The United States isn't in the top 60 countries by average 4G LTE download speeds, according to the latest edition of "The State of LTE" study authored by OpenSignal, with the London-based wireless company putting the U.S. average at 13.98Mbps, which is even lower than the 14.99Mbps figure reported by the same firm in June. The score puts the U.S. at the 61st place in the world by 4G LTE download speeds, suggesting that its wireless carriers are still struggling to provide consumers with cutting-edge service. The highest average was observed in Singapore and amounted to 46.64Mbps, being followed by South Korea, Norway, Hungary, and the Netherlands, the latter of which is the only country in the top five to drop below the 40Mbps mark.
In terms of general 4G LTE availability, the U.S. is doing much better, placing fifth with a coverage of nearly 87 percent. Hong Kong and Norway also scored in the high 80s and took the fourth and third place on the same list, respectively, with the chart being led by Norway at third, Japan at second, and South Korea at the top position, having 4G LTE coverage of almost 97 percent. Unlike similar studies, OpenSignal doesn't measure wireless coverage on a geographic basis, with the company instead opting to track the percentage of time during which a representative sample of users has access to 4G LTE while using any cellular network. This approach completely eliminates the impact of dead zones with no coverage but also allows areas covered with 4G LTE by only some wireless carriers to reduce the overall score in an attempt to serve as a more reliable indicator of how often do consumers in any given country actually have access to a high-speed mobile connection.
In the last five months since OpenSignal's last report, not a single country managed to break the 50Mbps average download speed despite a handful of them showing some potential to do so, the new findings show. This trend appears to be intentional, with many mobile service providers now apparently placing a much larger focus on expanding their coverage instead of improving their average speeds, and a significant portion of their resources also being committed to maintaining and increasing the reliability of their networks. This state of affairs still allows 4G LTE connectivity to continue expanding its availability, albeit its real-world performance continues to vary to a great degree depending on the territory.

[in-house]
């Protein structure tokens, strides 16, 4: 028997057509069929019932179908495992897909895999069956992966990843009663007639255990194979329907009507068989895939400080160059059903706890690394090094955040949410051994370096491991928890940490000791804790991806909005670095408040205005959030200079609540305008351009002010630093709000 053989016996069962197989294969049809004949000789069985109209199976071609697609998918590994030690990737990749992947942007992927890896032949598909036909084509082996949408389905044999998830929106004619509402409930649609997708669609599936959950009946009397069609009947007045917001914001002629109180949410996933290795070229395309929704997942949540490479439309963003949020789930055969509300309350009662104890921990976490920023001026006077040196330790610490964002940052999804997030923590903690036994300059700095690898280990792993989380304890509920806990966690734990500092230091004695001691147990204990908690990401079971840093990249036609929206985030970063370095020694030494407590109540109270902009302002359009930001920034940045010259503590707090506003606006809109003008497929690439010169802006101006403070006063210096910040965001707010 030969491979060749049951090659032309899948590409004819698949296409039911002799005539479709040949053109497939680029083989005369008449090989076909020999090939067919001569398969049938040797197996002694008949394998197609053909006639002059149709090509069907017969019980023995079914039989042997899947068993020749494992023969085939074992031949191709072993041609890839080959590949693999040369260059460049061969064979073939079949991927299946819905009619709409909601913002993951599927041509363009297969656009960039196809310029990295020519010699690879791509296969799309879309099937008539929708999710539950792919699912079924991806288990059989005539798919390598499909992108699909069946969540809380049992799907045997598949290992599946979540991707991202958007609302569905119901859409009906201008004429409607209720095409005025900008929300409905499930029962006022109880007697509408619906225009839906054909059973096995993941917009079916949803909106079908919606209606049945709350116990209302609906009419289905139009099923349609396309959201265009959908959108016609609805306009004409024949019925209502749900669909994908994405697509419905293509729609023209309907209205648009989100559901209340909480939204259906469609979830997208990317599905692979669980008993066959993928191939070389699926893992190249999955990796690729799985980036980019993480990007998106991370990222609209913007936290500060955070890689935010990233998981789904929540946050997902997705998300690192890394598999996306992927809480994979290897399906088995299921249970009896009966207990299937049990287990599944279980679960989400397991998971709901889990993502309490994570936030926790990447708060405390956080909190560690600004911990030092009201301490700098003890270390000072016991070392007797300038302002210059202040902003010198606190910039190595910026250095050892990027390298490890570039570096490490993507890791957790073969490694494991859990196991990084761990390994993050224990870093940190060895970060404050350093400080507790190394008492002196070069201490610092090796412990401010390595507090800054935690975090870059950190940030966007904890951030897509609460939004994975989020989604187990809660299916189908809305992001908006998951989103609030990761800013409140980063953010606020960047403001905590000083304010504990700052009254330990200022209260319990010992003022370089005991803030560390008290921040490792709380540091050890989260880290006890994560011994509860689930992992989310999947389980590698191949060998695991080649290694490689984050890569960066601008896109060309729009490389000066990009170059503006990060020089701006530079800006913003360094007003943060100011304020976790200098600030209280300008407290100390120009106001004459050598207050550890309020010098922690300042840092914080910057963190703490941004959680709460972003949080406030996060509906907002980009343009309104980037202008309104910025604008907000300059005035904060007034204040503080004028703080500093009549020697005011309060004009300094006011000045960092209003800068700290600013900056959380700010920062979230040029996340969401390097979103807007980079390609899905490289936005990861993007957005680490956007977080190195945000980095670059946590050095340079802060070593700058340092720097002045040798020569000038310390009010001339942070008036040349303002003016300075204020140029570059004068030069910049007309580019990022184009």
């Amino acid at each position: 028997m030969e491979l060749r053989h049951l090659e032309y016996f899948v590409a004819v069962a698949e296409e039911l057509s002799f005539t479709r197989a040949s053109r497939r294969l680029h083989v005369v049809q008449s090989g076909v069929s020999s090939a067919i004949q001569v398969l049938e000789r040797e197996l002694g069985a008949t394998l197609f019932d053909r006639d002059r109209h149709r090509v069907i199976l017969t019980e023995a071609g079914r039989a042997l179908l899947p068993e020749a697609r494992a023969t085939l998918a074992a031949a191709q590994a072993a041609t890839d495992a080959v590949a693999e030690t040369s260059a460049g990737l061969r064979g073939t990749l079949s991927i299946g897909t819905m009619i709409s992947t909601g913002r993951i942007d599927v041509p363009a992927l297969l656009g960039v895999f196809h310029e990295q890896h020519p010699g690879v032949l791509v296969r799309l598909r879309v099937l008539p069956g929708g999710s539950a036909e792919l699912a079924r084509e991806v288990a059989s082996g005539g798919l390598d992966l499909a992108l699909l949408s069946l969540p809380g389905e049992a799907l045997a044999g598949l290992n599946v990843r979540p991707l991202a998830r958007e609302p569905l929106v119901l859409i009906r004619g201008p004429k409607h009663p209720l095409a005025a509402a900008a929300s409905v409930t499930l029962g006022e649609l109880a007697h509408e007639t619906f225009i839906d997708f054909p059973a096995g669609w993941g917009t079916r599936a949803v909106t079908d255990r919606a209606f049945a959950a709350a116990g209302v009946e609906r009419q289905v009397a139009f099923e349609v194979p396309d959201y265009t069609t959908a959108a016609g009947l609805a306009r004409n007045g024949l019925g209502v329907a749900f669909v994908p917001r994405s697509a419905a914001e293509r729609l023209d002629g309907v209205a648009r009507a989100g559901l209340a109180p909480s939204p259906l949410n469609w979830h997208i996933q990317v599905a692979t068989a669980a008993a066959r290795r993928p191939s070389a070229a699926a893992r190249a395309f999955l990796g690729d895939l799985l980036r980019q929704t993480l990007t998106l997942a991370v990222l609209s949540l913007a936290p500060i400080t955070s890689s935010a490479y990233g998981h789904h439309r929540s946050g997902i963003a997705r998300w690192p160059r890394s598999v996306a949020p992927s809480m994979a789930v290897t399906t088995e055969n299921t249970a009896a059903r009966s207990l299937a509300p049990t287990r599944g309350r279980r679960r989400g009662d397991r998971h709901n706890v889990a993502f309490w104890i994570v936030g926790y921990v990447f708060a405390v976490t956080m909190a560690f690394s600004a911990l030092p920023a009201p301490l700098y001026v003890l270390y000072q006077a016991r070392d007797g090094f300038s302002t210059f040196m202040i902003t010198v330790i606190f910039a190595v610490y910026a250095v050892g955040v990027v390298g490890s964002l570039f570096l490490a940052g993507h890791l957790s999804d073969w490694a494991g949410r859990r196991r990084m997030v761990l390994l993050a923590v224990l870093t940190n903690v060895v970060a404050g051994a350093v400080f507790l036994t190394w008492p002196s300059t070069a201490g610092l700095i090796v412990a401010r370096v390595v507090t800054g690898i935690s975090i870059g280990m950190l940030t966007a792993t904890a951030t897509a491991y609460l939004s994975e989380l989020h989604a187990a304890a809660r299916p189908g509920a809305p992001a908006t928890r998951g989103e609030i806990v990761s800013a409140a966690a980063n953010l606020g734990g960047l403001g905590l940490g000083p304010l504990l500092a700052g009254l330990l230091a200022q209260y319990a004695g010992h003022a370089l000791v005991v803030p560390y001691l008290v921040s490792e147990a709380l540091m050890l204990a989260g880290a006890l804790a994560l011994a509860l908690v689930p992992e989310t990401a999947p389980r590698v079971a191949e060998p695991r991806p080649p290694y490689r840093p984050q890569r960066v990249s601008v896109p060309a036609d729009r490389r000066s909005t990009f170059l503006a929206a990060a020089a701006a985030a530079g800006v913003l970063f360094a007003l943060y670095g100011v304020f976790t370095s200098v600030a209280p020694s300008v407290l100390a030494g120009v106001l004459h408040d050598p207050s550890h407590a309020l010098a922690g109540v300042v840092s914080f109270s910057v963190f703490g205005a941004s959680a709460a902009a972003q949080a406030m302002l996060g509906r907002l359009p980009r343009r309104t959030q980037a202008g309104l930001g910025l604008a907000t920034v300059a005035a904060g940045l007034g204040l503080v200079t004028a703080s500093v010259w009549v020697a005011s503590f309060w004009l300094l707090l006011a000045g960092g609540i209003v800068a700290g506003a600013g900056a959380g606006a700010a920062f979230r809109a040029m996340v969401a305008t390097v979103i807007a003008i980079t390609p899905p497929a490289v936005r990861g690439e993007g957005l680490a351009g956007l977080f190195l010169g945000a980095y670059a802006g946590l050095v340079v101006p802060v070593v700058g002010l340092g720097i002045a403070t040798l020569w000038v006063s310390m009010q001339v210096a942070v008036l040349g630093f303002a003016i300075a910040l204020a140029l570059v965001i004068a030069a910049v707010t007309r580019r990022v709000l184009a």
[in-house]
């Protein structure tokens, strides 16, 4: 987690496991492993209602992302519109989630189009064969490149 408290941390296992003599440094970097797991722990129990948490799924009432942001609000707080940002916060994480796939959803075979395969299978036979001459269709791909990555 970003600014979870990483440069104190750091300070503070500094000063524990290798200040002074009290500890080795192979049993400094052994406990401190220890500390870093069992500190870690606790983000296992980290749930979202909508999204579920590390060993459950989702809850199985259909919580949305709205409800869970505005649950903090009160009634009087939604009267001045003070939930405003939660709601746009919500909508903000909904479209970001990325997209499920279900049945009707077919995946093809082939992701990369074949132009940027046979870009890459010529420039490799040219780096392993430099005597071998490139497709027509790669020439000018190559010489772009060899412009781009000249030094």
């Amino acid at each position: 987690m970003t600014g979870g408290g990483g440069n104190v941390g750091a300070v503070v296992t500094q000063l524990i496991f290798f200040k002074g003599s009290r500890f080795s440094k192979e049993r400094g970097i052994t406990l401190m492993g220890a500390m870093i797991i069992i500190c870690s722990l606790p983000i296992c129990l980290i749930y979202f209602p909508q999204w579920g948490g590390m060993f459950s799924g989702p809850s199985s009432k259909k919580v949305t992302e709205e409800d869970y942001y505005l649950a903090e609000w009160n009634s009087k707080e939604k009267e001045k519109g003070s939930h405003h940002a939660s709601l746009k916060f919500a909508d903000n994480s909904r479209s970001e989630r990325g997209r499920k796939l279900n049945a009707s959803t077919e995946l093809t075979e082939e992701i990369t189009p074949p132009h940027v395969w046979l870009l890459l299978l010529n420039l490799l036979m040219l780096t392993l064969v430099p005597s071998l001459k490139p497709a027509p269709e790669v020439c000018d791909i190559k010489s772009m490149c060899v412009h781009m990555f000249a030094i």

OpenSignal's findings on 4G speeds around the globe are impacted by numerous factors, from the exact technologies adopted by individual wireless carriers to telecommunications regulators and their decisions on how much spectrum to make available, as well as operators' choices in regards to the amount of spectrum to dedicate to 4G networks. Unsurprisingly, the report reveals that countries with high adoption rates of wireless technologies appear to have the highest average download speeds, with those very same nations also being statistically more likely to have a higher number of 4G LTE-enabled devices.
While the British company didn't specifically detail the case of the United States, the fact that stateside download speeds are worse by around seven percentage points on average compared to their June performance may be partially explained by the unlimited race in the country that's still heating up. T-Mobile would likely agree with that assessment, with the Bellevue, Washington-based company and its CEO John Legere always being keen to claim that Verizon "can't keep up" with providing unlimited plans, though the drop in average speeds across all carriers may also be a result of a business strategy and not a byproduct of any technical shortcomings.
OpenSignal is convinced that the stagnation of average 4G download speeds around the world is just a temporary development and that network performance will resume its trend of improvements in the near future, possibly even by the time its next report is set to be completed in mid-2018. The United States also isn't the only country whose average download speeds have been declining, suggesting that existing wireless technologies that are in widespread use may have plateaued and that new advancements are needed. Refer to the banner below for a more in-depth breakdown of OpenSignal's findings, as well as two interactive maps visualizing the company's latest report.